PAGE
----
Trump says shut­down could last for ‘months or even years’

The Malta Independent on Sunday - - BUSINESS & FINANCE -

Pres­i­dent Don­ald Trump de­clared Fri­day he could keep parts of the gov­ern­ment shut down for “months or even years” as he and Demo­cratic lead­ers failed in a sec­ond closed­door meet­ing to re­solve his de­mand for bil­lions of dol­lars for a bor­der wall with Mex­ico. They did agree to a new round of week­end talks be­tween staff mem­bers and White House of­fi­cials.

Trump met in the White House Sit­u­a­tion Room with con­gres­sional lead­ers from both par­ties as the shut­down hit the twoweek mark amid an im­passe over his wall de­mands. Democrats emerged from the roughly two-hour meet­ing, which both sides said was con­tentious at times, to re­port lit­tle if any progress.

The stand­off also prompted eco­nomic jit­ters and anx­i­ety among some in Trump’s own party. But he ap­peared in the Rose Gar­den to frame the up­com­ing week­end talks as progress, while mak­ing clear he would not re­open the gov­ern- ment.

“We won’t be open­ing un­til it’s solved,” Trump said. “I don’t call it a shut­down. I call it do­ing what you have to do for the ben­e­fit and the safety of our coun­try.”

Trump said he could de­clare a na­tional emer­gency to build the wall with­out con­gres­sional ap­proval, but would first try a “ne­go­ti­ated process.” Trump pre­vi­ously de­scribed the sit­u­a­tion at the bor­der as a “na­tional emer­gency” be­fore he dis­patched ac­tive-duty troops in what crit­ics de­scribed as a pre­elec­tion stunt.

Trump also said the hun­dreds of thou­sands of fed­eral work­ers who are fur­loughed or work­ing with­out pay would want him to “keep go­ing” and fight for bor­der se­cu­rity. Asked how peo­ple would man­age with­out a fi­nan­cial safety net, he de­clared: “The safety net is go­ing to be hav­ing a strong bor­der be­cause we’re go­ing to be safe.”

Democrats, on the other hand, spoke of fam­i­lies un­able to pay bills and called on Trump to re- open the gov­ern­ment while ne­go­ti­a­tions con­tinue. Se­nate Demo­cratic Mi­nor­ity Leader Chuck Schumer said, “It’s very hard to see how progress will be made un­less they open up the gov­ern­ment.”

Fri­day’s White House meet­ing with Trump in­cluded eight con­gres­sional lead­ers — the top two Democrats and Repub­li­cans of both cham­bers. Peo­ple fa­mil­iar with the ses­sion but not au­tho­rized to speak pub­licly de­scribed Trump as hold­ing forth at length on a range of sub­jects but said he made clear he was firm in his de­mand for $5.6 bil­lion in wall fund­ing and in re­ject­ing the Democrats’ re­quest to re­open the gov­ern­ment.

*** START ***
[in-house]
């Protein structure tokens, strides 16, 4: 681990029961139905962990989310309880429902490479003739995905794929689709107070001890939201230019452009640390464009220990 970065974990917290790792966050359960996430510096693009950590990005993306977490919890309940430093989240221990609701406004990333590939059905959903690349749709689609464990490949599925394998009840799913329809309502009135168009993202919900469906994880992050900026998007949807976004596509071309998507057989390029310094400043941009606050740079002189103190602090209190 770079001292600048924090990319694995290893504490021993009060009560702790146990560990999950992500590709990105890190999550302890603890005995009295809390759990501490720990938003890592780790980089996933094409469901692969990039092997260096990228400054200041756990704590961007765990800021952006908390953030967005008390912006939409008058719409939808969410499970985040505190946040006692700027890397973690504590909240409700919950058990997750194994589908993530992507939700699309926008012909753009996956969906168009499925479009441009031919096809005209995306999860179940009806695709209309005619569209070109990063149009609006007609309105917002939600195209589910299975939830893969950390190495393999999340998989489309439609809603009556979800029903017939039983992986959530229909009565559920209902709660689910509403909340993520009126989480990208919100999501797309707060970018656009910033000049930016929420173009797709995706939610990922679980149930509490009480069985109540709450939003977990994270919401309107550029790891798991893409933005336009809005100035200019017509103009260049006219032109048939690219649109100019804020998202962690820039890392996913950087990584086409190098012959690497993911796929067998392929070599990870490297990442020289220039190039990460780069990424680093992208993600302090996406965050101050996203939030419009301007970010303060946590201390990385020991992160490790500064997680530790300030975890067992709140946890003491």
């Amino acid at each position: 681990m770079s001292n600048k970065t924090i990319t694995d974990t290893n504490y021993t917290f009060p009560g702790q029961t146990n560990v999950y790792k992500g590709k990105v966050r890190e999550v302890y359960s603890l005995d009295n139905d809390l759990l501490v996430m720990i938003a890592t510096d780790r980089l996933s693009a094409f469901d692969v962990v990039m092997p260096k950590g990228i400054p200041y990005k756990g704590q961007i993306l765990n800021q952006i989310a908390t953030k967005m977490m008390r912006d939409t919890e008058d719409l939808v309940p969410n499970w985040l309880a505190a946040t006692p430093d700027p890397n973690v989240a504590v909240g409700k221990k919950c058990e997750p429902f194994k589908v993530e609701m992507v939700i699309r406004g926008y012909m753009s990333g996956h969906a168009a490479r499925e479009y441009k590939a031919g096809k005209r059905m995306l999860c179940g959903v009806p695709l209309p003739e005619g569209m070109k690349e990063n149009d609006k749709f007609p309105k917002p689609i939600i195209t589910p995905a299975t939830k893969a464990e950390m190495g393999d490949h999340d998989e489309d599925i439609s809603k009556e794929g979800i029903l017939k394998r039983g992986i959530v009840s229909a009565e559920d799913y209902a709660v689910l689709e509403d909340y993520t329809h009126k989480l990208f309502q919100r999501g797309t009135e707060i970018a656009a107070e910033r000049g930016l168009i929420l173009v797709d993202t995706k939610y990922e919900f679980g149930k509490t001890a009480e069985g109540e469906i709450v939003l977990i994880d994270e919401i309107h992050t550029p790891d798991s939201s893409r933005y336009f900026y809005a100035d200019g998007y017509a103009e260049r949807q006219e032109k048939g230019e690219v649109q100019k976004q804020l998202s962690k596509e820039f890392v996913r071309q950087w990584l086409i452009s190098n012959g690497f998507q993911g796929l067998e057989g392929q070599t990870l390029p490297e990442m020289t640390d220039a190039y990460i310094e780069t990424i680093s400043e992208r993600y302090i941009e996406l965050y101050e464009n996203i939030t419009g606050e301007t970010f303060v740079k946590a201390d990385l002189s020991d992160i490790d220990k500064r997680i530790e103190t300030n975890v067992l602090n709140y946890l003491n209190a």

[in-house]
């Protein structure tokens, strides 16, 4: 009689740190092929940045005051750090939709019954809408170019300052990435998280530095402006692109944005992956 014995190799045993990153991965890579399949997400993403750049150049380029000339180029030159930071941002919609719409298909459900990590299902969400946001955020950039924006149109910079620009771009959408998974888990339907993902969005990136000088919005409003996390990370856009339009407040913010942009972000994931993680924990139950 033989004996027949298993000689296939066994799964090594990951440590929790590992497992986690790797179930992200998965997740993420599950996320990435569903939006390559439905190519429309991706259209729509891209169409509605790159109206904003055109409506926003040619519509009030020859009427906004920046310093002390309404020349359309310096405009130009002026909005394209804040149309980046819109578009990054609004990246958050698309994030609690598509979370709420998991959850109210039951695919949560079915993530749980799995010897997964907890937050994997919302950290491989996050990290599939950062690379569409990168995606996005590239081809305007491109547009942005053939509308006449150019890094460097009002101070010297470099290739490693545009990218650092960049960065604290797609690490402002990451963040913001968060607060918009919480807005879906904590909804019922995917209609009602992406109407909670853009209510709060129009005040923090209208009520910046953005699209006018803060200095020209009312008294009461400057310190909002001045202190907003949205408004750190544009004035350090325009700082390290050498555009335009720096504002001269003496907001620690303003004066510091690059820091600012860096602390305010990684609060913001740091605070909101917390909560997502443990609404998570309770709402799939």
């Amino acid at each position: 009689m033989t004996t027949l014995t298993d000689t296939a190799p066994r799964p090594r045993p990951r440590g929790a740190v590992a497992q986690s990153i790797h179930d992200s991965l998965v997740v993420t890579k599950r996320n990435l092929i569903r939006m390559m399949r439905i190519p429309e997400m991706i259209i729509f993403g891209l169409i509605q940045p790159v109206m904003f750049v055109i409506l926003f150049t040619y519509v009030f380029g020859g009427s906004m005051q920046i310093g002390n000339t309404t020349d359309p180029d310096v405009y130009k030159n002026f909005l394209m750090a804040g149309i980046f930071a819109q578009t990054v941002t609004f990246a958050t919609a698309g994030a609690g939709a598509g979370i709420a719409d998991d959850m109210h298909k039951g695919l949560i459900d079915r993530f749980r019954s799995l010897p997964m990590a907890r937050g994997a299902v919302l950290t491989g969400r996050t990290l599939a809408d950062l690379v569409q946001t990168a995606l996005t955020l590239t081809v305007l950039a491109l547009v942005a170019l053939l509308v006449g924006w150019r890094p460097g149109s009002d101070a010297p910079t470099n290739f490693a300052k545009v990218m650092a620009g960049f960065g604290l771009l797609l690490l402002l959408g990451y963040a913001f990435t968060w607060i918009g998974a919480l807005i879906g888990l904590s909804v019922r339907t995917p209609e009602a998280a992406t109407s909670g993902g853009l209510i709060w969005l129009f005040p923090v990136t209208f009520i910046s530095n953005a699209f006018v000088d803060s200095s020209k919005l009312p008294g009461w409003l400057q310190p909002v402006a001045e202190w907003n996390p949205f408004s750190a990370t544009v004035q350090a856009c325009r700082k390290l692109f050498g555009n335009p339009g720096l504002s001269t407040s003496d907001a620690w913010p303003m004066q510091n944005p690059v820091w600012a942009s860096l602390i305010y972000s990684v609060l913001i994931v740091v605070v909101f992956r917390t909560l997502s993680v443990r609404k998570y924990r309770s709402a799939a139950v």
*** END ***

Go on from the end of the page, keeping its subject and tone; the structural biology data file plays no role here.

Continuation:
Trump confirmed that he pri­vately told Democrats the shut­down could drag on for months or years, though he said he hoped it wouldn’t last that long. Said Trump: “I hope it doesn’t go on even be­yond a few more days.”

House Democrats mus­cled through leg­is­la­tion Thurs­day night to fund the gov­ern­ment but not Trump’s pro­posed wall. How­ever, Se­nate Ma­jor­ity Leader Mitch McCon­nell has said those mea­sures are non­starters on his side of the Capi­tol with­out the pres­i­dent’s sup­port.

A va­ri­ety of strate­gies are be­ing floated in­side and out­side the White House, among them trad­ing wall fund­ing for a deal on im­mi­grants brought to the coun­try as young peo­ple and now here il­le­gally, or us­ing a na­tional emer­gency dec­la­ra­tion to build the wall. While Trump made clear dur­ing his press con­fer­ence that talk on DACA (the De­ferred Ac­tion for Child­hood Ar­rivals pro­gram) would have to wait and that he was try­ing to ne­go­ti­ate with Congress on the wall, the con­ver­sa­tions un­der­scored ris­ing Repub­li­can anx­i­ety about just how to exit the shut­down.